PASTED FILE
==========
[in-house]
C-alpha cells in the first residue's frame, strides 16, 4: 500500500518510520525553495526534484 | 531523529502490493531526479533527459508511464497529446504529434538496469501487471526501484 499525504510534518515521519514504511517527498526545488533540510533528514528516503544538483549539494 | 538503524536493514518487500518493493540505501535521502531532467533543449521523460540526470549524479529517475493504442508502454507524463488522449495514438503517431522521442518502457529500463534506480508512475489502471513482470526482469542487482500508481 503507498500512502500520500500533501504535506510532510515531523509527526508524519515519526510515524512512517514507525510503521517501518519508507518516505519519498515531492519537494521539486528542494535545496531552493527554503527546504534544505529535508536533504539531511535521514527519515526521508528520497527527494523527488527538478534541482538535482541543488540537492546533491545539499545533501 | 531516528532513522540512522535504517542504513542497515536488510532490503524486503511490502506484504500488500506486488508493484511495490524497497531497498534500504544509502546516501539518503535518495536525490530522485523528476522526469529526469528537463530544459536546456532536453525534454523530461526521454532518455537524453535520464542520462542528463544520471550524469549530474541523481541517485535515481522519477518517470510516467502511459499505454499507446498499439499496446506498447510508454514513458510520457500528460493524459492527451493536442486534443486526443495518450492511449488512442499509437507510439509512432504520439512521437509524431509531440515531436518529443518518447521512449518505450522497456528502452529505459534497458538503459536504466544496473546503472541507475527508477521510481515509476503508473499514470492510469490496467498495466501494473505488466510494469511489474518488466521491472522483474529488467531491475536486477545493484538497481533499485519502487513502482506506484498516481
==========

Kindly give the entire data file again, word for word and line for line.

[in-house]
C-alpha cells in the first residue's frame, strides 16, 4: 500500500518510520525553495526534484 | 531523529502490493531526479533527459508511464497529446504529434538496469501487471526501484 499525504510534518515521519514504511517527498526545488533540510533528514528516503544538483549539494 | 538503524536493514518487500518493493540505501535521502531532467533543449521523460540526470549524479529517475493504442508502454507524463488522449495514438503517431522521442518502457529500463534506480508512475489502471513482470526482469542487482500508481 503507498500512502500520500500533501504535506510532510515531523509527526508524519515519526510515524512512517514507525510503521517501518519508507518516505519519498515531492519537494521539486528542494535545496531552493527554503527546504534544505529535508536533504539531511535521514527519515526521508528520497527527494523527488527538478534541482538535482541543488540537492546533491545539499545533501 | 531516528532513522540512522535504517542504513542497515536488510532490503524486503511490502506484504500488500506486488508493484511495490524497497531497498534500504544509502546516501539518503535518495536525490530522485523528476522526469529526469528537463530544459536546456532536453525534454523530461526521454532518455537524453535520464542520462542528463544520471550524469549530474541523481541517485535515481522519477518517470510516467502511459499505454499507446498499439499496446506498447510508454514513458510520457500528460493524459492527451493536442486534443486526443495518450492511449488512442499509437507510439509512432504520439512521437509524431509531440515531436518529443518518447521512449518505450522497456528502452529505459534497458538503459536504466544496473546503472541507475527508477521510481515509476503508473499514470492510469490496467498495466501494473505488466510494469511489474518488466521491472522483474529488467531491475536486477545493484538497481533499485519502487513502482506506484498516481